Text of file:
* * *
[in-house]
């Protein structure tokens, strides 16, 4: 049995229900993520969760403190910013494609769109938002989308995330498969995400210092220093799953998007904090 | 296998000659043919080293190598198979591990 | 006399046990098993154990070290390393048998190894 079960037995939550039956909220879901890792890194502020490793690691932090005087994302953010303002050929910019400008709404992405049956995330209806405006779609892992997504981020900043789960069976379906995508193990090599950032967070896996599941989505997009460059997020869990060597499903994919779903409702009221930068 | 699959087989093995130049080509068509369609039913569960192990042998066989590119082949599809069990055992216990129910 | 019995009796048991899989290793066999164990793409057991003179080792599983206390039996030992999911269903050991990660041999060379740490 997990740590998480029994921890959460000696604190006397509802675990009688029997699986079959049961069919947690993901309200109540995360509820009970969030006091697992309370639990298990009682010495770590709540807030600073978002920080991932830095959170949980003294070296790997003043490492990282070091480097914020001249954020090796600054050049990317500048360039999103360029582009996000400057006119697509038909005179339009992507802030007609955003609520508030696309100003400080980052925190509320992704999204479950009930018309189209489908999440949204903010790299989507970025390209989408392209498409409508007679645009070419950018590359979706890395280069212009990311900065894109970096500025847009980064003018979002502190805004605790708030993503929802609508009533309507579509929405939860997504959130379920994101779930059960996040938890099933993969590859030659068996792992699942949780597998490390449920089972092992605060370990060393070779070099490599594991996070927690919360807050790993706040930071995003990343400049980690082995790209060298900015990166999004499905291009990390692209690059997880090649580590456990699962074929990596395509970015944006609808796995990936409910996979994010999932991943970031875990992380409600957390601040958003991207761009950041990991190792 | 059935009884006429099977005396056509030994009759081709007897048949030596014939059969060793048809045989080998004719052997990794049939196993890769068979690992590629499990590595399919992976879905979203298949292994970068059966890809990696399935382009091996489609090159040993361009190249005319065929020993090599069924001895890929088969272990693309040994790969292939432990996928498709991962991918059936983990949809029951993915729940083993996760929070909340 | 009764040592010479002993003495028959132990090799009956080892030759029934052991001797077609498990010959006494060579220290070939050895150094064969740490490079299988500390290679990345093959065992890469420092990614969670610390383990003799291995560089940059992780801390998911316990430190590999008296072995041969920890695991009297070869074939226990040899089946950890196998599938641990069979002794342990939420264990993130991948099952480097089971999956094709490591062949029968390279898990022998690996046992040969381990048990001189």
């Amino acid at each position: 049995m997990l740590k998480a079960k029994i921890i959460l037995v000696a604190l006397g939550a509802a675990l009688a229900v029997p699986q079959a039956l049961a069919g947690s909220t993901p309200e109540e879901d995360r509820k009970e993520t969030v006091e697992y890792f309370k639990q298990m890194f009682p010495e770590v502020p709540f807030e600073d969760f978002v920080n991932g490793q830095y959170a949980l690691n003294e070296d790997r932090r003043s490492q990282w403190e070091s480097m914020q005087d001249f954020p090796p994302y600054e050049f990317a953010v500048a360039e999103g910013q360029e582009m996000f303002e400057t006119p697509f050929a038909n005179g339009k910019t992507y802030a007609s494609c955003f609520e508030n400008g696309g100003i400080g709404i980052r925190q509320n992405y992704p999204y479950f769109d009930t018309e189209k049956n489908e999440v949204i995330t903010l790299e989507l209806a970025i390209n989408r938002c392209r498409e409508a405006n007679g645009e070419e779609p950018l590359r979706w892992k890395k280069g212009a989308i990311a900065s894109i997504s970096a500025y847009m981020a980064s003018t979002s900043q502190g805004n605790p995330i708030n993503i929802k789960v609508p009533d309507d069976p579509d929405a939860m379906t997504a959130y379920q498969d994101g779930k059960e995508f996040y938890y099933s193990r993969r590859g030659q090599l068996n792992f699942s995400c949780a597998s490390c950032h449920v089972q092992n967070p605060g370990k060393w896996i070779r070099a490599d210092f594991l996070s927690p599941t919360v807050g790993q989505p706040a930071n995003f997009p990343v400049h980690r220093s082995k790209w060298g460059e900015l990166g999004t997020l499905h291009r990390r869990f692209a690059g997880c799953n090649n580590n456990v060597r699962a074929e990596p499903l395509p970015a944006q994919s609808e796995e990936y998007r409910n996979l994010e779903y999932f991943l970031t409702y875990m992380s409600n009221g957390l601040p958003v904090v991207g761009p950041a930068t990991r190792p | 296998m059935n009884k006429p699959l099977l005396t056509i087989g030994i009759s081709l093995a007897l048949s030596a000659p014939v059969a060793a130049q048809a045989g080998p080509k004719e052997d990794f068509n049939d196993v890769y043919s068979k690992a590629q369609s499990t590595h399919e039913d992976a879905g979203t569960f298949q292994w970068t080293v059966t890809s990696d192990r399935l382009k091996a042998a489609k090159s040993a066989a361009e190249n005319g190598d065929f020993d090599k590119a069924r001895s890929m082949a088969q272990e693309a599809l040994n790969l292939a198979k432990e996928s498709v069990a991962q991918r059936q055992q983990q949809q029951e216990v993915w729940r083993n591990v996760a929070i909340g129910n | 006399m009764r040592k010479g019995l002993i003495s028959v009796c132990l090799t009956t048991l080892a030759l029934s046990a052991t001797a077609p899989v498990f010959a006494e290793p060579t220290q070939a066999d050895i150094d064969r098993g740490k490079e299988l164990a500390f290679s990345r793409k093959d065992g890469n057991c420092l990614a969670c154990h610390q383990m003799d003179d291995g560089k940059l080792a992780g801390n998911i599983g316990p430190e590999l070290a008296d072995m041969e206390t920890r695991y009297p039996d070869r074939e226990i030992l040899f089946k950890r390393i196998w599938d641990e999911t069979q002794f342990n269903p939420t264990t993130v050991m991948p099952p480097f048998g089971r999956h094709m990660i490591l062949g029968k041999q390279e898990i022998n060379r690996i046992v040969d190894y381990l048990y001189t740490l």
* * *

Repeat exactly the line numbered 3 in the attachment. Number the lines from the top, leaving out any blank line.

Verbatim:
């Amino acid at each position: 049995m997990l740590k998480a079960k029994i921890i959460l037995v000696a604190l006397g939550a509802a675990l009688a229900v029997p699986q079959a039956l049961a069919g947690s909220t993901p309200e109540e879901d995360r509820k009970e993520t969030v006091e697992y890792f309370k639990q298990m890194f009682p010495e770590v502020p709540f807030e600073d969760f978002v920080n991932g490793q830095y959170a949980l690691n003294e070296d790997r932090r003043s490492q990282w403190e070091s480097m914020q005087d001249f954020p090796p994302y600054e050049f990317a953010v500048a360039e999103g910013q360029e582009m996000f303002e400057t006119p697509f050929a038909n005179g339009k910019t992507y802030a007609s494609c955003f609520e508030n400008g696309g100003i400080g709404i980052r925190q509320n992405y992704p999204y479950f769109d009930t018309e189209k049956n489908e999440v949204i995330t903010l790299e989507l209806a970025i390209n989408r938002c392209r498409e409508a405006n007679g645009e070419e779609p950018l590359r979706w892992k890395k280069g212009a989308i990311a900065s894109i997504s970096a500025y847009m981020a980064s003018t979002s900043q502190g805004n605790p995330i708030n993503i929802k789960v609508p009533d309507d069976p579509d929405a939860m379906t997504a959130y379920q498969d994101g779930k059960e995508f996040y938890y099933s193990r993969r590859g030659q090599l068996n792992f699942s995400c949780a597998s490390c950032h449920v089972q092992n967070p605060g370990k060393w896996i070779r070099a490599d210092f594991l996070s927690p599941t919360v807050g790993q989505p706040a930071n995003f997009p990343v400049h980690r220093s082995k790209w060298g460059e900015l990166g999004t997020l499905h291009r990390r869990f692209a690059g997880c799953n090649n580590n456990v060597r699962a074929e990596p499903l395509p970015a944006q994919s609808e796995e990936y998007r409910n996979l994010e779903y999932f991943l970031t409702y875990m992380s409600n009221g957390l601040p958003v904090v991207g761009p950041a930068t990991r190792p | 296998m059935n009884k006429p699959l099977l005396t056509i087989g030994i009759s081709l093995a007897l048949s030596a000659p014939v059969a060793a130049q048809a045989g080998p080509k004719e052997d990794f068509n049939d196993v890769y043919s068979k690992a590629q369609s499990t590595h399919e039913d992976a879905g979203t569960f298949q292994w970068t080293v059966t890809s990696d192990r399935l382009k091996a042998a489609k090159s040993a066989a361009e190249n005319g190598d065929f020993d090599k590119a069924r001895s890929m082949a088969q272990e693309a599809l040994n790969l292939a198979k432990e996928s498709v069990a991962q991918r059936q055992q983990q949809q029951e216990v993915w729940r083993n591990v996760a929070i909340g129910n | 006399m009764r040592k010479g019995l002993i003495s028959v009796c132990l090799t009956t048991l080892a030759l029934s046990a052991t001797a077609p899989v498990f010959a006494e290793p060579t220290q070939a066999d050895i150094d064969r098993g740490k490079e299988l164990a500390f290679s990345r793409k093959d065992g890469n057991c420092l990614a969670c154990h610390q383990m003799d003179d291995g560089k940059l080792a992780g801390n998911i599983g316990p430190e590999l070290a008296d072995m041969e206390t920890r695991y009297p039996d070869r074939e226990i030992l040899f089946k950890r390393i196998w599938d641990e999911t069979q002794f342990n269903p939420t264990t993130v050991m991948p099952p480097f048998g089971r999956h094709m990660i490591l062949g029968k041999q390279e898990i022998n060379r690996i046992v040969d190894y381990l048990y001189t740490l």